As part of Pocket Gamer Connects Digital #4, we held a speed panel discussion on working with charities.
The panellists were Alzheimer's Research UK director of communications and brand Tim Parry, The Children's Society director of new ventures Kirsten Naude and Fundamentally games chief strategy officer Oscar Clark (moderator).
Games can help with real-life issues. Therefore, developers and publishers could work well with charities. There are a vast number of ways in which a partnership between the two can bring about positive changes and results.
For example, to help patients with dementia, a game was developed based around navigation to track what normal navigation looks like over various ages.
"More than four million people played the game," said Parry.
Due to the number of people that played, the project ticked many boxes and provided vital research for Alzheimer's Research UK.
Meanwhile, Naude and the Children's Society can use games as a means of communication.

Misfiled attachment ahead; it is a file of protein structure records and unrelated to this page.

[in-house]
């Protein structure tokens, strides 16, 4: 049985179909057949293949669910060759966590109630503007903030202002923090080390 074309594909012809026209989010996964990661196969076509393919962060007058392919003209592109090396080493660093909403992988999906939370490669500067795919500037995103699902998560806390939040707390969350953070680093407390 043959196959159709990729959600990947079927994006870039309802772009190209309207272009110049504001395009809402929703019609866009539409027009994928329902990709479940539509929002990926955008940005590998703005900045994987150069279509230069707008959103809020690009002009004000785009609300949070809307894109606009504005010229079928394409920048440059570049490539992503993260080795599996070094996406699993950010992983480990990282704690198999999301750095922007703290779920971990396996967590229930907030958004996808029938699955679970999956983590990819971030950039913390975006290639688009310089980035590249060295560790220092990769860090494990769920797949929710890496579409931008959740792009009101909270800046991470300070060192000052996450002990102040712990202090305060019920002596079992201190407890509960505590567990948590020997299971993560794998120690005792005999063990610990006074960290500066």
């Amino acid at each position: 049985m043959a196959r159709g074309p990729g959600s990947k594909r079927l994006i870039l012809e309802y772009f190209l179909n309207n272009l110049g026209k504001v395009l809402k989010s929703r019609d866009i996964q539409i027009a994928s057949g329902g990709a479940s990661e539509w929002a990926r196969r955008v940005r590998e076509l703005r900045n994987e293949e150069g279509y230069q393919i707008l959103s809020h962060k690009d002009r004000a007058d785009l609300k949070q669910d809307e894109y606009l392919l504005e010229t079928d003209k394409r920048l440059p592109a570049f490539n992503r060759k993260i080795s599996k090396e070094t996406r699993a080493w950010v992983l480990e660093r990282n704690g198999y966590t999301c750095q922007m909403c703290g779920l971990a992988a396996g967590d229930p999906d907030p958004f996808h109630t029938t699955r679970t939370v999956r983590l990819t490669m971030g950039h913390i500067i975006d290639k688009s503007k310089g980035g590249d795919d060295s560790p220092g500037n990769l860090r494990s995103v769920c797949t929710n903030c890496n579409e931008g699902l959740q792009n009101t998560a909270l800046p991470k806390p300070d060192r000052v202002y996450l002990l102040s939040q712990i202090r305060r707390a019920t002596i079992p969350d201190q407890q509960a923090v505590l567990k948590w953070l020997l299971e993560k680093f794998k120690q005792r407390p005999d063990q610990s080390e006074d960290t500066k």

"It is easier to open conversation when doing something together or playing together," said Naude.
Therefore, the charity has looked at getting professionals, such as psychiatrists and therapists, involved with games to talk to players.
"It is about making people aware of the vulnerability of young people," said Naude.
"For charities, you can't sell out to invite some new medium, you have to go where people are," said Parry.
Games are a great medium for interacting with people. An interactive experience can be crucial in understanding the experience of others.
"To bring your issue to life in an engaging way is unparalleled," said Parry.
As explained by Naude, games can enable you to create emphatic situations.
For example, a VR game has enabled people to experience what it means to be a kid with mental health issues, and what they go through in real-life scenarios, such as exams. This allows you to understand and look at people with an emphatic view.
Due to the hardships of COVID-19, charities have been affected when it comes to fundraising. Therefore, games have become that much more important.
"We are having to be innovative and look at doing things digitally," said Parry.
"The best partnerships are the ones that start with the why. Why should we have this partnership?"
Naude asked game developers to think about how they can contribute to charities at this time, be it a game design theory, bold behaviour in games and how it connects to a charity and people.
"Any kind of technical kind of advice that the games companies can give to charities will be crucial in this time," said Naude.